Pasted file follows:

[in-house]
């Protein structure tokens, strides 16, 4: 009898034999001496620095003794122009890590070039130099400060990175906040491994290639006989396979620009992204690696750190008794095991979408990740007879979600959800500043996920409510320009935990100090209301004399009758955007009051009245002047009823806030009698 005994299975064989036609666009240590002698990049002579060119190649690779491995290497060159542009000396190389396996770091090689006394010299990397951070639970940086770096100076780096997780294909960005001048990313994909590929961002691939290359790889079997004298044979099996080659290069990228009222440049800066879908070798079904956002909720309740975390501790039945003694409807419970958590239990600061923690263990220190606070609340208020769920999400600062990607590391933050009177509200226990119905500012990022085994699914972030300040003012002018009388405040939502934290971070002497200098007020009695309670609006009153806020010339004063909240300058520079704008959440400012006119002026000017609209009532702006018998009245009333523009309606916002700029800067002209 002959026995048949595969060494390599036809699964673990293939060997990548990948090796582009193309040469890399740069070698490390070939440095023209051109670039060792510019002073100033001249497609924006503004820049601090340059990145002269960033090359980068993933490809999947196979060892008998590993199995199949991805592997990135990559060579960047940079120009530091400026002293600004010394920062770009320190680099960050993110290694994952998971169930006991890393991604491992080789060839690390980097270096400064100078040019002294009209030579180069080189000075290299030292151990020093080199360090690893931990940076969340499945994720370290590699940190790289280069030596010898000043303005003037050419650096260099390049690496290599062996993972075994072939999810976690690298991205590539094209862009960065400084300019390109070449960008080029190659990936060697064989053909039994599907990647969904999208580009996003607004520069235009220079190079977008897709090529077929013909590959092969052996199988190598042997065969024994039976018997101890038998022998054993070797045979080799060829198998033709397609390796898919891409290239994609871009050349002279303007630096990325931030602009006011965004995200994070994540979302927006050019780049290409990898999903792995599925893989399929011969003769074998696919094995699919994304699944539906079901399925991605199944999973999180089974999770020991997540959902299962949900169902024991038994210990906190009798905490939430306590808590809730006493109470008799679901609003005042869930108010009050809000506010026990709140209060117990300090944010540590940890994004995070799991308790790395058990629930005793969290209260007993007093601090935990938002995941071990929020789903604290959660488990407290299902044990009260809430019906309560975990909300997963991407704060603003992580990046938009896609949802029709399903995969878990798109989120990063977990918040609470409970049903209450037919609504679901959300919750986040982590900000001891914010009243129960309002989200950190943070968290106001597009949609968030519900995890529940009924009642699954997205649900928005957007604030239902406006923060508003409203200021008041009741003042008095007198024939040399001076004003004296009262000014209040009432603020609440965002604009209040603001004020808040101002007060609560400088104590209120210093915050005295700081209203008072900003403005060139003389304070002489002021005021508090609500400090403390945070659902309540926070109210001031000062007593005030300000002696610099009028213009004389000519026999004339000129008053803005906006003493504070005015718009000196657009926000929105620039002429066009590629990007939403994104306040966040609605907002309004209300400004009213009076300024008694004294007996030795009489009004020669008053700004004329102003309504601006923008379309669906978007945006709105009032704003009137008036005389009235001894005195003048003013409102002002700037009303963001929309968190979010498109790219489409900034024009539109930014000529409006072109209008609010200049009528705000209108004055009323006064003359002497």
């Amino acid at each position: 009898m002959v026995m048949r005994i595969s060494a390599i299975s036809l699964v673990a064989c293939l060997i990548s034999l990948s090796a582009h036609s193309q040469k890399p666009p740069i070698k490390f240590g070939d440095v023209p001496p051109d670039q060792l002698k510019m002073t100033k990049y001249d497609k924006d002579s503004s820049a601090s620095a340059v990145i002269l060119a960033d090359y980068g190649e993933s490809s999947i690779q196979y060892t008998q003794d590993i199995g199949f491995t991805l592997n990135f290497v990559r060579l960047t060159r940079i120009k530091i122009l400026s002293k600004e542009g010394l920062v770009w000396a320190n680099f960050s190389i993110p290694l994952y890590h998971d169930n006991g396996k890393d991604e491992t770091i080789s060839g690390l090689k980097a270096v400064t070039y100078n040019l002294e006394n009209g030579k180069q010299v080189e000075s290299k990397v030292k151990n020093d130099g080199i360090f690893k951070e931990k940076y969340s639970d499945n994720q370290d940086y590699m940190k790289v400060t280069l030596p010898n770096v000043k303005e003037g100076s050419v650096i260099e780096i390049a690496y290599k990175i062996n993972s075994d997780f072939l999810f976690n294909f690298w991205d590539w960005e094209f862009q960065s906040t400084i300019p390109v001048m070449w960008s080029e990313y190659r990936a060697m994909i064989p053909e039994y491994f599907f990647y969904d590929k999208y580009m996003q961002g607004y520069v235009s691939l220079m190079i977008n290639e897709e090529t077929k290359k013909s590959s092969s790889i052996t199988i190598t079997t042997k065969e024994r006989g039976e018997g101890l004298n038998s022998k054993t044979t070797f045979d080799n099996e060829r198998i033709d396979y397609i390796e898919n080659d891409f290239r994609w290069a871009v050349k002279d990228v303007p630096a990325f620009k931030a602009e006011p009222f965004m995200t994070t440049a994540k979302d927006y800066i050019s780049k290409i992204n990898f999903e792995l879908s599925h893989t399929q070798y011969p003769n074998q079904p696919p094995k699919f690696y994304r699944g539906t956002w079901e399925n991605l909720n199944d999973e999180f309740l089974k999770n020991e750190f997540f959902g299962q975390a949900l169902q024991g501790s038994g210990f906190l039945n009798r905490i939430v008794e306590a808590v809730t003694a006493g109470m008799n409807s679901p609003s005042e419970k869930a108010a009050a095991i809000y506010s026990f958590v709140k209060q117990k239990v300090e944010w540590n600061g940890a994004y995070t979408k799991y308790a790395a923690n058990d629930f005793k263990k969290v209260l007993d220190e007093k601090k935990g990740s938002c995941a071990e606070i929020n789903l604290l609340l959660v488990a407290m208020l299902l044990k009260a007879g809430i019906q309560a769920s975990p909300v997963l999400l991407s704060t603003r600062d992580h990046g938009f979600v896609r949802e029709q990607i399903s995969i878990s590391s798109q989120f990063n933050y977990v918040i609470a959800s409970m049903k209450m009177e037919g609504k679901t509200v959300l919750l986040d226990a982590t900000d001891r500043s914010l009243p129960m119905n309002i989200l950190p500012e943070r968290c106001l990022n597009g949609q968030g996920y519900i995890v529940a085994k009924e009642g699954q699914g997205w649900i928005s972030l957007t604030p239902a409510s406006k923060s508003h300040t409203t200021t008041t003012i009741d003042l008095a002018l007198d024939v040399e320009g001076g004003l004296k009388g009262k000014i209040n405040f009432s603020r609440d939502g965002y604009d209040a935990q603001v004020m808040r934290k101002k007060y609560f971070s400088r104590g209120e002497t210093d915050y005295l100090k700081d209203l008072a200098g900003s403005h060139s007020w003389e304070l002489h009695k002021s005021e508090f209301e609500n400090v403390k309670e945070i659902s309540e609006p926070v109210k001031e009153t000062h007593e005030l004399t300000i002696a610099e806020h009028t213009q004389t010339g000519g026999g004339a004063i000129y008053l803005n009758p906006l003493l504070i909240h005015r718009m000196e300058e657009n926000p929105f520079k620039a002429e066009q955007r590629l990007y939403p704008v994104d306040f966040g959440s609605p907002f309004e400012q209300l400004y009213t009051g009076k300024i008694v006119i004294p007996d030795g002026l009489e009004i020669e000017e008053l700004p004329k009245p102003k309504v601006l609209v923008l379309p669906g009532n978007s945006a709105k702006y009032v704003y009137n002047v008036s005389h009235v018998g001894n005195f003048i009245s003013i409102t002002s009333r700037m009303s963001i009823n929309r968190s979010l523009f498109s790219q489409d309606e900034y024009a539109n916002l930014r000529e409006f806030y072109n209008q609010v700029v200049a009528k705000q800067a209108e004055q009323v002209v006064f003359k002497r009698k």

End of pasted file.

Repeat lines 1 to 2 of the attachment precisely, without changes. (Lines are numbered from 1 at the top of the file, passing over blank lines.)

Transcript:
[in-house]
């Protein structure tokens, strides 16, 4: 009898034999001496620095003794122009890590070039130099400060990175906040491994290639006989396979620009992204690696750190008794095991979408990740007879979600959800500043996920409510320009935990100090209301004399009758955007009051009245002047009823806030009698 005994299975064989036609666009240590002698990049002579060119190649690779491995290497060159542009000396190389396996770091090689006394010299990397951070639970940086770096100076780096997780294909960005001048990313994909590929961002691939290359790889079997004298044979099996080659290069990228009222440049800066879908070798079904956002909720309740975390501790039945003694409807419970958590239990600061923690263990220190606070609340208020769920999400600062990607590391933050009177509200226990119905500012990022085994699914972030300040003012002018009388405040939502934290971070002497200098007020009695309670609006009153806020010339004063909240300058520079704008959440400012006119002026000017609209009532702006018998009245009333523009309606916002700029800067002209 002959026995048949595969060494390599036809699964673990293939060997990548990948090796582009193309040469890399740069070698490390070939440095023209051109670039060792510019002073100033001249497609924006503004820049601090340059990145002269960033090359980068993933490809999947196979060892008998590993199995199949991805592997990135990559060579960047940079120009530091400026002293600004010394920062770009320190680099960050993110290694994952998971169930006991890393991604491992080789060839690390980097270096400064100078040019002294009209030579180069080189000075290299030292151990020093080199360090690893931990940076969340499945994720370290590699940190790289280069030596010898000043303005003037050419650096260099390049690496290599062996993972075994072939999810976690690298991205590539094209862009960065400084300019390109070449960008080029190659990936060697064989053909039994599907990647969904999208580009996003607004520069235009220079190079977008897709090529077929013909590959092969052996199988190598042997065969024994039976018997101890038998022998054993070797045979080799060829198998033709397609390796898919891409290239994609871009050349002279303007630096990325931030602009006011965004995200994070994540979302927006050019780049290409990898999903792995599925893989399929011969003769074998696919094995699919994304699944539906079901399925991605199944999973999180089974999770020991997540959902299962949900169902024991038994210990906190009798905490939430306590808590809730006493109470008799679901609003005042869930108010009050809000506010026990709140209060117990300090944010540590940890994004995070799991308790790395058990629930005793969290209260007993007093601090935990938002995941071990929020789903604290959660488990407290299902044990009260809430019906309560975990909300997963991407704060603003992580990046938009896609949802029709399903995969878990798109989120990063977990918040609470409970049903209450037919609504679901959300919750986040982590900000001891914010009243129960309002989200950190943070968290106001597009949609968030519900995890529940009924009642699954997205649900928005957007604030239902406006923060508003409203200021008041009741003042008095007198024939040399001076004003004296009262000014209040009432603020609440965002604009209040603001004020808040101002007060609560400088104590209120210093915050005295700081209203008072900003403005060139003389304070002489002021005021508090609500400090403390945070659902309540926070109210001031000062007593005030300000002696610099009028213009004389000519026999004339000129008053803005906006003493504070005015718009000196657009926000929105620039002429066009590629990007939403994104306040966040609605907002309004209300400004009213009076300024008694004294007996030795009489009004020669008053700004004329102003309504601006923008379309669906978007945006709105009032704003009137008036005389009235001894005195003048003013409102002002700037009303963001929309968190979010498109790219489409900034024009539109930014000529409006072109209008609010200049009528705000209108004055009323006064003359002497």